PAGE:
Financial Times: ‘All You Can Lose is Your Heart’ by KayLynn Deveney

The photographs of storybook homes are a fleeting vision of an American dream that aspired to a ranch of one’s own   “Storybook ranch houses”, built in the 1950s and … Continue reading

Featured · Leave a comment

Times Literary Supplement: Does philosophy have to be obscure?

I recently went to a public lecture at LSE hosted by the Forum for European Philosophy. The discussion was entitled “Does philosophy have to be obscure?” It struck me as … Continue reading

Featured · Leave a comment

Standpoint Magazine: Found In Translation

Guy de Maupassant is considered the greatest short story writer in French literature. He is often said to have defined the modern short story and influenced the likes of Chekhov, … Continue reading

Featured · Leave a comment

MoneyWeek: Lithium use set to soar

Lithium plays a growing role in the global economy: it’s a crucial component in the batteries of our phones, gadgets and electric cars. Argentina, Bolivia and Chile hold about 70% … Continue reading

Featured · Leave a comment

MoneyWeek: Japan’s lesson in “people’s QE” for Jeremy Corbyn

The idea of “people’s QE” has reignited interest in radical monetary policy. Marina Gerner looks at the lessons from Japan’s version of people’s QE – the voucher schemes of the … Continue reading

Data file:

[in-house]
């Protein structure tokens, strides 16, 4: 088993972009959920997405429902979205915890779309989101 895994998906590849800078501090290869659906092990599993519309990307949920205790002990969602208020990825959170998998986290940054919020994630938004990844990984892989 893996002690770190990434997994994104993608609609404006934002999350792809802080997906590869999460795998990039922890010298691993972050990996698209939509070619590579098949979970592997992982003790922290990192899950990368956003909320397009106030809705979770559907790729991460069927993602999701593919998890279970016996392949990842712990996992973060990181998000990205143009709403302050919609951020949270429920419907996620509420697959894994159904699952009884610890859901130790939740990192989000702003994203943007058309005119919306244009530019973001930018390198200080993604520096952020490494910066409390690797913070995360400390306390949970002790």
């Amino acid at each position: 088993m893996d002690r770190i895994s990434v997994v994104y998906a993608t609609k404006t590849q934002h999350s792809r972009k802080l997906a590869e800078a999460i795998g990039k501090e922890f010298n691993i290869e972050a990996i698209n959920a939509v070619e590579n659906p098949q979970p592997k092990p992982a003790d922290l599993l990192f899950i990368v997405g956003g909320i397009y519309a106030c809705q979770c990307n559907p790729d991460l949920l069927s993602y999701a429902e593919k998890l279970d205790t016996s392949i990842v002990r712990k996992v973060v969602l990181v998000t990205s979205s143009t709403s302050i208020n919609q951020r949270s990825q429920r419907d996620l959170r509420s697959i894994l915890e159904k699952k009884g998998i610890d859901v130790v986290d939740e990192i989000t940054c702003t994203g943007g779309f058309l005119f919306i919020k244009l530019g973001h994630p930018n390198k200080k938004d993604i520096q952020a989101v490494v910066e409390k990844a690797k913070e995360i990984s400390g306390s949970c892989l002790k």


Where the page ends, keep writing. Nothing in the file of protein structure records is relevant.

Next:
Featured · Leave a comment

Times Literary Supplement: Where there is no why

Like the tales told to Dante by the souls he meets in The Divine Comedy, literature provides us with mirrors to discover our own secret features, Alberto Manguel argues. The … Continue reading

Featured · Leave a comment

Standpoint Magazine: Israel’s Impish Ice-Breaker

The first time I came across the Israeli short-story writer Etgar Keret was through a comment he made about Franz Kafka. When Kafka died in 1924, he left his diaries, … Continue reading

Featured · Leave a comment

Times Literary Supplement: No strings attached

 In Heinrich von Kleist’s essay The Puppet Theatre, published in 1810, the character Mr C wanders through a public park, where he meets the recently appointed first dancer of the … Continue reading

Featured · Leave a comment

Times Literary Supplement: Engage neutral

In his previous book, The Shallows, Nicholas Carr argued that the Internet diminishes our power to concentrate and contemplate. Now he turns his eye to automation: “If you want to … Continue reading

Featured · Leave a comment

Standpoint Magazine: Underrated – Jackie Mason